Sunday, October 9, 2011


I had a delightful day on Monday, October 3, 2011. I took 2 very special sisters into Washington DC to the NEWSEUM. This is an incredible museum that celebrates the freedom of press and the remarkable job it has done of informing the world of the things that are happening: good, bad, happy, sad, war, peace, love, hate. The museum is enormous. I really felt a desire to take these two sisters because Sister Hardt has a broadcasting and journalism degree from BYU. She had an internship with NBC in New York City and worked on the Today Show. I knew she would love this museum. Turns out she did.
I took dozens of pictures. Hard to choose what to post.

Sisters Dezzeo and Hardt in front of the building.
One of the displays is "PICTURES OF THE YEAR". This wonderful picture of a little boy being rescued after the earthquake in Haiti just captured my heart. Every picture told a story.
This one below looks like a poster, but is actually a photograph.
They have a wonderful display all about the BERLIN WALL. It tells all about how reporters kept the world informed about what was happening. Very moving videos and stories of people trying to escape. This portion of the wall is the largest piece outside of Germany.

This little piece is there so you can touch it. Sister Hardt
Sister Dezzeo
This is one of the guard towers that was also brought over and put on display.
Another section is all about criminals, crimes, mobsters, terrorists. How reporters often "break" the story.
The patio is truly the very best view of DC. You can see it is just up the street from the capital.
They put out new papers every day from all around the world. Maybe 50-100 of them on display. Showing how vital news is to the world.

One of Our hometown newpapers.
They had large quotes all over expressing the importance of news.
This is the actual drugstore counter where the sit-in was held to allow all people to eat at the same counters.
A whole section on political news. And famous political pictures. Here are 3 presidents together. Bush, Clinton, and Obama.
And a young Clinton meeting President Jimmy Carter.
A whole section is dedicated to the 9-11 terrorist attacks. This is a section of the antenea from the top of the world trade center that was found in the rubble.
This is Tim Russerts' Office. It was brought here and put on display. He was a hero of Sis. Hardt

The next section is all about the Bill of Rights and the Freedoms guaranteed by it.
They explain the history of each right. Why it was needed and the rights that have been granted for each. It seems to me that the pendulum has swung to far the other way. What was needed as a freedom is now guaranteeing things like, "No God in the Pledge", "No Christ in Christmas", and freedom of expression through pornography.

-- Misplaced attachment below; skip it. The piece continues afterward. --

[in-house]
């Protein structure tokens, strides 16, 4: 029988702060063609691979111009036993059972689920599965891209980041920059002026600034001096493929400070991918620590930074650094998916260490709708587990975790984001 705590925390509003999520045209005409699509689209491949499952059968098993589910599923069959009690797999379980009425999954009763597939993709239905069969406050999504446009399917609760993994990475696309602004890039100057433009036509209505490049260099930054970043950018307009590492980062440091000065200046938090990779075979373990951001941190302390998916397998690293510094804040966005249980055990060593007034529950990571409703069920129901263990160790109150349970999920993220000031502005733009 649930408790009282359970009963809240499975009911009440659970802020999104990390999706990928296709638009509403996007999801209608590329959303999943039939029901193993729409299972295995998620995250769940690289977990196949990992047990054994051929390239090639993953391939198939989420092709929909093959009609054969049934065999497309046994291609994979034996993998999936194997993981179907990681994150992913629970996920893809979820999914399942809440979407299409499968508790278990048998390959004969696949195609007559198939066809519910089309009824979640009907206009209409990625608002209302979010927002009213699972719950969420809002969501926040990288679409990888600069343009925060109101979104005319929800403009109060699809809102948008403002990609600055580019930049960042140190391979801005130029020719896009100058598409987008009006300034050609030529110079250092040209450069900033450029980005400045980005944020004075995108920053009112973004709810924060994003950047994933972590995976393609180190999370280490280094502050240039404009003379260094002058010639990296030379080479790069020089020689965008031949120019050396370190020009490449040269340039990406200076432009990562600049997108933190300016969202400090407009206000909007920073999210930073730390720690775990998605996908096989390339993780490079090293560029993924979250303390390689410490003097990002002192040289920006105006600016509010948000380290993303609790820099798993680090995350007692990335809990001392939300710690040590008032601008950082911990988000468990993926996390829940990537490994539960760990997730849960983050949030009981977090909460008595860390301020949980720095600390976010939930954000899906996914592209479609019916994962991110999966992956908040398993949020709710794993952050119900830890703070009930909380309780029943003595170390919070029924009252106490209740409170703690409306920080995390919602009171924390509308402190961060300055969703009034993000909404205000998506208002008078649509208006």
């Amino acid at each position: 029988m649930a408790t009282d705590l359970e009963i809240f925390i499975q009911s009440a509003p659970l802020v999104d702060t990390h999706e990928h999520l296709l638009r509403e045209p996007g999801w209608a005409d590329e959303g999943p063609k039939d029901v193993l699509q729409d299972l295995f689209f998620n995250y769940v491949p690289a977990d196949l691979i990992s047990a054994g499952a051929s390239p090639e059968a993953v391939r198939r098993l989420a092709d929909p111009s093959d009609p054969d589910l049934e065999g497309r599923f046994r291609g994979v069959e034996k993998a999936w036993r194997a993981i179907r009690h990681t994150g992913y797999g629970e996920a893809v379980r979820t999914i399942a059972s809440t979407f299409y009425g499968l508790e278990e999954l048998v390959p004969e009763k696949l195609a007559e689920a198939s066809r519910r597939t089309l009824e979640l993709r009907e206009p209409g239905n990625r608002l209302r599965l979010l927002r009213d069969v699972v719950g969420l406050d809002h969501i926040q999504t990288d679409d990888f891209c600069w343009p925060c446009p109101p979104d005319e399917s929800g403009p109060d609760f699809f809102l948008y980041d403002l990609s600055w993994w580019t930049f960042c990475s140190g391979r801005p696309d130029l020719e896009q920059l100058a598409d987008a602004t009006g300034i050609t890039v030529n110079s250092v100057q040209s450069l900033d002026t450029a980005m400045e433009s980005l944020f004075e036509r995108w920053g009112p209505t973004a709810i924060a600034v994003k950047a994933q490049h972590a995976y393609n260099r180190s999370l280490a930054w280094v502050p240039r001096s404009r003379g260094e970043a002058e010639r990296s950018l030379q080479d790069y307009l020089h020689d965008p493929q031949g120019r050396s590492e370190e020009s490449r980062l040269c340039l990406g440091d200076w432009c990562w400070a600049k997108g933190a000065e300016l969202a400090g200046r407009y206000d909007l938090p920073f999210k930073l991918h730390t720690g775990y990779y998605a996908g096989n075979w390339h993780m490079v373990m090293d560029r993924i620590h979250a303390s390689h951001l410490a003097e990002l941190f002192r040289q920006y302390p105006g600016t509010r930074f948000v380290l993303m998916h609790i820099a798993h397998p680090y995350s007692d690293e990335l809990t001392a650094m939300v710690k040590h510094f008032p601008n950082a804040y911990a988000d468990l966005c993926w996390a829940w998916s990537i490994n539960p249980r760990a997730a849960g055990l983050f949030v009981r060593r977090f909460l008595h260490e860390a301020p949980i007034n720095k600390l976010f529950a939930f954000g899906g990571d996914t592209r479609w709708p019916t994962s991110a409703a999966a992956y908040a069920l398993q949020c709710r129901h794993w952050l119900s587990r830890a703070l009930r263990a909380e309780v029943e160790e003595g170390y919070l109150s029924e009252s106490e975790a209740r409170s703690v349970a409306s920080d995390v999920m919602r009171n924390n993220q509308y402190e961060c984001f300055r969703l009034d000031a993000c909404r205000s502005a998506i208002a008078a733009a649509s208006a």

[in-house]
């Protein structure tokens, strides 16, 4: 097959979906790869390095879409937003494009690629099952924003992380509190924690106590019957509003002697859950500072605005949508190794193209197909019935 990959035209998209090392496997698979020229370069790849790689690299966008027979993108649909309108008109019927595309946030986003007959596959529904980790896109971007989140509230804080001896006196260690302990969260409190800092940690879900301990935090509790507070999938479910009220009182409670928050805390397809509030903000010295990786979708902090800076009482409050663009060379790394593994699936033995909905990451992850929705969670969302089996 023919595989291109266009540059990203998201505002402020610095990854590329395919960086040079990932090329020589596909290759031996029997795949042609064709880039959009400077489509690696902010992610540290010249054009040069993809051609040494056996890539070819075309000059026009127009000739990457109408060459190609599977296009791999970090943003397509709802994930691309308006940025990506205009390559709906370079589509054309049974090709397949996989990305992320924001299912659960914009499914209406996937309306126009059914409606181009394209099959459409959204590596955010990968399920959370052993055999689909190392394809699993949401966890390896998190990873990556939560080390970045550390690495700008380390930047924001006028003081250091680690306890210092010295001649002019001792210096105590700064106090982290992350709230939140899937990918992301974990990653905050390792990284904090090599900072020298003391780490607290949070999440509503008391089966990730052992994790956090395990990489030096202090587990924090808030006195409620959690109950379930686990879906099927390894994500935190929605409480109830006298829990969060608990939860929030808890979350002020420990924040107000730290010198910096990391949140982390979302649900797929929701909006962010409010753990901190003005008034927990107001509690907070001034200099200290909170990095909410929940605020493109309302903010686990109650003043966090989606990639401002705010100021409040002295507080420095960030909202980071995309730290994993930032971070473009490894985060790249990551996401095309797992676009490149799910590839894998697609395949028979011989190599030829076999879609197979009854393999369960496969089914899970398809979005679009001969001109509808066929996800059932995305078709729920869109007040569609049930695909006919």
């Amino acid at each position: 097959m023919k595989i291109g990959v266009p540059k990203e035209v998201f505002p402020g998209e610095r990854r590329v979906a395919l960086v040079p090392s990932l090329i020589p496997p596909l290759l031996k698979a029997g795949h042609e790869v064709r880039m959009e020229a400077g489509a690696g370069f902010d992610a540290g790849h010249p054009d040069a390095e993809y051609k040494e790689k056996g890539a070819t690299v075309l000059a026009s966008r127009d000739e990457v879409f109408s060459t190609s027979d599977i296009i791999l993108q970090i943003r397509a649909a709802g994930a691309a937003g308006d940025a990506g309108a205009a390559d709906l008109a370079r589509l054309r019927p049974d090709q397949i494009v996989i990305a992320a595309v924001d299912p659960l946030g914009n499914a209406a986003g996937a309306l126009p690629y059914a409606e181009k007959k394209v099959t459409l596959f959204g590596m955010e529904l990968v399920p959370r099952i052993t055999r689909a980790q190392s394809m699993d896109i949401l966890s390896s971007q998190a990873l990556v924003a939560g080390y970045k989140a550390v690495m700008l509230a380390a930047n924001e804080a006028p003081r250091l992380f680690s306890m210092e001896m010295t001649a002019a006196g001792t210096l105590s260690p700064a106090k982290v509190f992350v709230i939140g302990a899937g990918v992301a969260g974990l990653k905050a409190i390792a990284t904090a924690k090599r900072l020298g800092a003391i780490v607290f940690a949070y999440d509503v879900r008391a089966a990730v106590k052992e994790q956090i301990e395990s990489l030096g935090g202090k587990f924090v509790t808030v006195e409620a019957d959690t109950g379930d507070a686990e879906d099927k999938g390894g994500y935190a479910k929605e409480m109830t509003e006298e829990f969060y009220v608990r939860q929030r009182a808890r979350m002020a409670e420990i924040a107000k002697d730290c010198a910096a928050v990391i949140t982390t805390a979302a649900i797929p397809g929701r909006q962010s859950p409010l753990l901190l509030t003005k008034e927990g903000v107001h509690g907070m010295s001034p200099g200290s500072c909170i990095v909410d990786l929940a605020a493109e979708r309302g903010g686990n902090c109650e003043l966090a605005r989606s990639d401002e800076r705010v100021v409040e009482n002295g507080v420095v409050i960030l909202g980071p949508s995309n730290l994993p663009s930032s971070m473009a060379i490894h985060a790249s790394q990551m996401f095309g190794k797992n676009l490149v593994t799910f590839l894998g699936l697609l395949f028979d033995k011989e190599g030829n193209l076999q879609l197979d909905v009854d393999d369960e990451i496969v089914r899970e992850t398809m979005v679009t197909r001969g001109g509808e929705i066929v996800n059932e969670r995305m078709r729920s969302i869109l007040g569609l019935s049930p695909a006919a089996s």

This was a very educational map. The countries in green have freedom of press, yellow has some freedom of press and red has no freedom of press. We are so blessed here. You can see there is not a lot of green on the map.
This display was all about the many reporters who have died while "on the job". I couldn't believe it.

Then there was half of a floor dedicated to the " history of NEWS". Started out with written words, went to telegraph, and eventually radio, TV, now internet, digital ipads etc.
We have our news instantaneously.

Then there was this wonderful area with all the Pulitzer prize winning photos. It was absolutely moving. This was my favorite one. Incredibly sad, but telling. The reporter, Kevin Carter, took this picture in East Africa (Sudan), during the 1993 famine. At a feeding station he found people so weakened by hunger they were dying at the rate of 20 per hour. He found this tiny girl trying to make her way to the feeding center and as he prepared to take the photo, this big vulture landed nearby. He took the photo and then chased the vulture away. Afterward, he sits under a tree and cries. The picture ran in newspapers world wide. Carter received outraged letters and phone calls. Why didn't he pick the child up.. Journalist had been told not to touch any famine victims.
He told a friend," I'm really, really sorry I didn't pick the child up" But the controversy overwhelms him and on July 26, 1994, he commits suicide at the age of 33.
Looking at this picture and reading this story just made me cry. I felt so sorry for both of them. And every single Pulitzer picture had this kind of incredible story. This museum gave me a new respect for journalist and reporters. I know they often get it wrong, exaggerate, etc. but boy is news important.

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